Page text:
By Matt Madison
It’s been a wild week around the mortgage world. Rates are rising at a decent clip for the first time in a while and home inventory supply in Kansas City is at a ridiculously low level. I’m here to tell you not to panic and that this is the perfect time to relax. It’s going to be okay. Rates will level off, and Homes are going to be put on the market very soon. It’s almost spring, and home buying springs eternal!
So instead of hitting the freakout armageddon button, what do I recommend? First, I’m here to tell you that it’s not too late to take advantage of those stellar rates even though they’re going up. Yes, even though rates are going up. I understand that maybe you’re frustrated because you didn’t pull the trigger on that refinance yet, but don’t obsess over the fact that you missed the very bottom. Nobody can ever catch it except in the rearview mirror.
As an example, let’s look at the differences between two rates in context on a 30-year term:
In other words, you’re understandably frustrated because you didn’t lock in that $790 payment, but in the grand scheme of things, a $53 difference is not the end of the world. Today’s rates are still among the cheapest rates the market has ever seen. Side note: can you imagine paying 15.4% on a home mortgage? 40 years ago today, that was the average mortgage rate! Crazy…
But let’s say that the refinance scenario doesn’t apply because you’re looking for a move-up home, or perhaps you’re a first-time homebuyer. Rates are climbing, and inventory is shrinking, but if you’re asking permission to hit that freak-out button, the answer is still no. We’re actually nowhere near DEFCON 5. So what should you do if you’re in that situation?
Last week in the office (and on our Zoom calls- we are still in a pandemic after all), the home inventory dilemma dominated the conversation. Even in our meetings with realtor partners, that’s all they were opining about. When I asked one of my partners how I could help them this week, they replied, “You can’t do anything for me this week unless you have a bunch of houses you’re getting ready to sell”. As you can see, this has to be quite a frustrating time to be a realtor.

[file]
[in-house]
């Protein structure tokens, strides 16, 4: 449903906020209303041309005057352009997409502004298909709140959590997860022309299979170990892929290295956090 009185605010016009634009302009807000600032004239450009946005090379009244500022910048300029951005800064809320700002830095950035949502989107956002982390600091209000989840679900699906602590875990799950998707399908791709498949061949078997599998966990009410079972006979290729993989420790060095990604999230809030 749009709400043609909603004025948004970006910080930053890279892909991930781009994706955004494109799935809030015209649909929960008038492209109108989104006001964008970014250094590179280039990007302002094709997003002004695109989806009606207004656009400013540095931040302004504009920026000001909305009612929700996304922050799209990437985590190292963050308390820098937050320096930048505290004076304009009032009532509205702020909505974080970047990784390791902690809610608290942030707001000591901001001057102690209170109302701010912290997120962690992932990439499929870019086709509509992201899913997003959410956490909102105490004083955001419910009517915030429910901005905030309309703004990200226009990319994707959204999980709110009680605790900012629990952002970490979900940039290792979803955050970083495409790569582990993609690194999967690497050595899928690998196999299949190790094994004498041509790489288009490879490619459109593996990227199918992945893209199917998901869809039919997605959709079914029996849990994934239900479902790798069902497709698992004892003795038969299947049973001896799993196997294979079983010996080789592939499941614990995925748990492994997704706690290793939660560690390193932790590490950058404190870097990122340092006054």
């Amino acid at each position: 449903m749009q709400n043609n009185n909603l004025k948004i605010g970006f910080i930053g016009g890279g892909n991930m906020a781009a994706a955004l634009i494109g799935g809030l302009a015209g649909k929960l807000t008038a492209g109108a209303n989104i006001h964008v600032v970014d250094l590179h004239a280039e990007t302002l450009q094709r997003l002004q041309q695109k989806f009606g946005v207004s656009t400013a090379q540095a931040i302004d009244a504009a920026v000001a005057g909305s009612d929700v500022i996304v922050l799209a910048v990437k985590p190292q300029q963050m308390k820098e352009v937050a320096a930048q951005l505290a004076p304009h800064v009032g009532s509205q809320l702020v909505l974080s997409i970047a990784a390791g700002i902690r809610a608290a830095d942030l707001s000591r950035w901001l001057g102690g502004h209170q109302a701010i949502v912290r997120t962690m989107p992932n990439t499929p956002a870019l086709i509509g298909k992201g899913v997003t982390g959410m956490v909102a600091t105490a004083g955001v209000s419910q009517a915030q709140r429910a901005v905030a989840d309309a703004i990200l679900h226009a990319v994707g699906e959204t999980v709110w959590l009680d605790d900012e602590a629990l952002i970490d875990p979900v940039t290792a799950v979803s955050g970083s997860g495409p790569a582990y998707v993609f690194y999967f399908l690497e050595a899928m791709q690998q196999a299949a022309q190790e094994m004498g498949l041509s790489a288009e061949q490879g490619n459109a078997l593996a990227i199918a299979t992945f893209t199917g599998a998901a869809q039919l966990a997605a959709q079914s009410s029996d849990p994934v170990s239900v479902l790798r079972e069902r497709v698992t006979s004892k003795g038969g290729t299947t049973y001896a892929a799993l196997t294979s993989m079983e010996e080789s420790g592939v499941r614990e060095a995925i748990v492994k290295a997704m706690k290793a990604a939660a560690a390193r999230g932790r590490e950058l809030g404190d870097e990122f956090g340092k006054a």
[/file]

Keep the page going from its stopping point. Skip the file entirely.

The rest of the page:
So you’re not the only ones who have taken notice. It’s a crazy market, and we all see it. There’s a huge backlog right now of people who are pre-approved and ready to buy though, so what gives? Our company marketing guru last week likened this situation to one huge staring contest. The question is not who will blink first, buyer or seller, but WHEN will they blink. And when they do? Gird your loins, because it’s going to be mayhem. If you’re waiting to enter the fray because you don’t want to be the one who blinks first, are a buyer having a hard time paying more than list price, or someone longing for the days of abundant inventory and being able to take your time buying, consider the following. Let’s say (for my example’s sake) that over the next year rates rise to 4.25% on a 30-year note. Check out what that means in the example below:
Again, all hypothetical scenarios, but check that out!! By waiting a few months, your buying power decreases by $42,000 – and so what happens then if home inventory is still scarce? Now you’re kicking yourself because you should have thrown your hat in the ring at 3.00%.
We may be a bit numbed by the perfect financial real estate storm we’ve been in, but times will change. They always do, and it’s what you do now that matters most. My advice to all of you is to not be afraid to make the first move. Don’t touch that freakout button, no matter how tempting. In my household, we have a motto: act out of hope, not out of fear. So I urge you to take a deep breath, relax, and act out of hope.
For more information on how you can make the most of this crazy housing market, give me a call at 913.708.5239 for a personal consultation.
*Interest rates are given as examples only and not as an offer of financing. Current interest rates are subject to change daily and those shown are indicative of market conditions and individual qualifications and will vary upon your lock-in period, loan type, credit score, purpose, and loan to value.